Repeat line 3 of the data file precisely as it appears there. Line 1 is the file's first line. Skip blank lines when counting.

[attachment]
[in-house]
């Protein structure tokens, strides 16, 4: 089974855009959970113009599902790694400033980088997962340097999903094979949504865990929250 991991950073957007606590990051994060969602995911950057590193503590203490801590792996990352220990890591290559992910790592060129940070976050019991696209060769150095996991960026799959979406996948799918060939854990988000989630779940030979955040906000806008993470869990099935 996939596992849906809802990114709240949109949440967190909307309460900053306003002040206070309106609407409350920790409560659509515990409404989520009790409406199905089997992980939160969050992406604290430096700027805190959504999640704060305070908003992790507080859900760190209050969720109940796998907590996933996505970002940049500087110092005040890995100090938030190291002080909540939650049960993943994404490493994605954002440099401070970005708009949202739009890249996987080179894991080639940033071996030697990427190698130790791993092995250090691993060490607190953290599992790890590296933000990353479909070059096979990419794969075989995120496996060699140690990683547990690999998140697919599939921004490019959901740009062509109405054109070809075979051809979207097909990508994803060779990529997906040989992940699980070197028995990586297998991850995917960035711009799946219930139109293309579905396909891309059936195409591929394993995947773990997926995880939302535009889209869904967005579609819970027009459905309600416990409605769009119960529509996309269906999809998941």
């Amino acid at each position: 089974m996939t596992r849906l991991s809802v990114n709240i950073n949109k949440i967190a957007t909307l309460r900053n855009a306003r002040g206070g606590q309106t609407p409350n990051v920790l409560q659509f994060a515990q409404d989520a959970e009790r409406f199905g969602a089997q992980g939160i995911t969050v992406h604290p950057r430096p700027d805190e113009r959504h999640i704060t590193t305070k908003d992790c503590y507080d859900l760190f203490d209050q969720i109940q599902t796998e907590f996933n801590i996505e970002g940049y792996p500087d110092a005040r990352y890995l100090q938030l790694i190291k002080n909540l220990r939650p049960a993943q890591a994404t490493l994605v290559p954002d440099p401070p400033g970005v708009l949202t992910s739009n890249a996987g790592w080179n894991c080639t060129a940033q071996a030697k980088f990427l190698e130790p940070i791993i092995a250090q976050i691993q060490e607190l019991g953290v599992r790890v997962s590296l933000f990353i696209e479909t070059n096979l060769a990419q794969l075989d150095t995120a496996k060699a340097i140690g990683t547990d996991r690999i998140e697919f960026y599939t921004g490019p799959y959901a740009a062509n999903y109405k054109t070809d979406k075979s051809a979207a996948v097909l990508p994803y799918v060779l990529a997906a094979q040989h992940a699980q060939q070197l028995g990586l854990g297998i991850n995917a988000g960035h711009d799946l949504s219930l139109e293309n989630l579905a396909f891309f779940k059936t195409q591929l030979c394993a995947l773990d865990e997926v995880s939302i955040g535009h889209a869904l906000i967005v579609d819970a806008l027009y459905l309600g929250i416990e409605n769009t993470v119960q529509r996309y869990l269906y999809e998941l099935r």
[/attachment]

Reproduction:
């Amino acid at each position: 089974m996939t596992r849906l991991s809802v990114n709240i950073n949109k949440i967190a957007t909307l309460r900053n855009a306003r002040g206070g606590q309106t609407p409350n990051v920790l409560q659509f994060a515990q409404d989520a959970e009790r409406f199905g969602a089997q992980g939160i995911t969050v992406h604290p950057r430096p700027d805190e113009r959504h999640i704060t590193t305070k908003d992790c503590y507080d859900l760190f203490d209050q969720i109940q599902t796998e907590f996933n801590i996505e970002g940049y792996p500087d110092a005040r990352y890995l100090q938030l790694i190291k002080n909540l220990r939650p049960a993943q890591a994404t490493l994605v290559p954002d440099p401070p400033g970005v708009l949202t992910s739009n890249a996987g790592w080179n894991c080639t060129a940033q071996a030697k980088f990427l190698e130790p940070i791993i092995a250090q976050i691993q060490e607190l019991g953290v599992r790890v997962s590296l933000f990353i696209e479909t070059n096979l060769a990419q794969l075989d150095t995120a496996k060699a340097i140690g990683t547990d996991r690999i998140e697919f960026y599939t921004g490019p799959y959901a740009a062509n999903y109405k054109t070809d979406k075979s051809a979207a996948v097909l990508p994803y799918v060779l990529a997906a094979q040989h992940a699980q060939q070197l028995g990586l854990g297998i991850n995917a988000g960035h711009d799946l949504s219930l139109e293309n989630l579905a396909f891309f779940k059936t195409q591929l030979c394993a995947l773990d865990e997926v995880s939302i955040g535009h889209a869904l906000i967005v579609d819970a806008l027009y459905l309600g929250i416990e409605n769009t993470v119960q529509r996309y869990l269906y999809e998941l099935r």